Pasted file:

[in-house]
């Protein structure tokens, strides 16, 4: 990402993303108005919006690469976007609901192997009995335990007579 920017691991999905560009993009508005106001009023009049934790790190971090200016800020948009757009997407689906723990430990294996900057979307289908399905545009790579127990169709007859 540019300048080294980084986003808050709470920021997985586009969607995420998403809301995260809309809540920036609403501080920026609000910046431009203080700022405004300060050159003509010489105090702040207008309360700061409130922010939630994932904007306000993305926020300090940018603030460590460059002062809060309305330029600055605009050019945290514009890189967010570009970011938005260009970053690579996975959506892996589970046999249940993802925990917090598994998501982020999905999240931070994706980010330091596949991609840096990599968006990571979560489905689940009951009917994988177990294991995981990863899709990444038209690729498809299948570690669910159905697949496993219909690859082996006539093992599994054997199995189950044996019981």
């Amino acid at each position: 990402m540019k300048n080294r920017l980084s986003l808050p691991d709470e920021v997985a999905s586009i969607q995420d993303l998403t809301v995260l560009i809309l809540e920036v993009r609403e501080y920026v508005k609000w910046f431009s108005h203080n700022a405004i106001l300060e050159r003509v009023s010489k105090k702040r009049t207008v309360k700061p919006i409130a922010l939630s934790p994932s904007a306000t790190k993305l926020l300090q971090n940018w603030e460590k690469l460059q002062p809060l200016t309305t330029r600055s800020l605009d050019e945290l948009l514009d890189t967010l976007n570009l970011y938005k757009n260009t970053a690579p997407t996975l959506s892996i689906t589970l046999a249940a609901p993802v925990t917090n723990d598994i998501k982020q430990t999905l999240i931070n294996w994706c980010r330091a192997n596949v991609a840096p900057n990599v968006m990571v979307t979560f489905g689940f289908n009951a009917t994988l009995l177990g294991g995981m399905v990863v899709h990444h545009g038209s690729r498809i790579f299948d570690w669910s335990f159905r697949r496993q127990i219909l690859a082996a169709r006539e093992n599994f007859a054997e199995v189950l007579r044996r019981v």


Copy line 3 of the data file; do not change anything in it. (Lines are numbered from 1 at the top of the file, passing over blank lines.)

């Amino acid at each position: 990402m540019k300048n080294r920017l980084s986003l808050p691991d709470e920021v997985a999905s586009i969607q995420d993303l998403t809301v995260l560009i809309l809540e920036v993009r609403e501080y920026v508005k609000w910046f431009s108005h203080n700022a405004i106001l300060e050159r003509v009023s010489k105090k702040r009049t207008v309360k700061p919006i409130a922010l939630s934790p994932s904007a306000t790190k993305l926020l300090q971090n940018w603030e460590k690469l460059q002062p809060l200016t309305t330029r600055s800020l605009d050019e945290l948009l514009d890189t967010l976007n570009l970011y938005k757009n260009t970053a690579p997407t996975l959506s892996i689906t589970l046999a249940a609901p993802v925990t917090n723990d598994i998501k982020q430990t999905l999240i931070n294996w994706c980010r330091a192997n596949v991609a840096p900057n990599v968006m990571v979307t979560f489905g689940f289908n009951a009917t994988l009995l177990g294991g995981m399905v990863v899709h990444h545009g038209s690729r498809i790579f299948d570690w669910s335990f159905r697949r496993q127990i219909l690859a082996a169709r006539e093992n599994f007859a054997e199995v189950l007579r044996r019981v």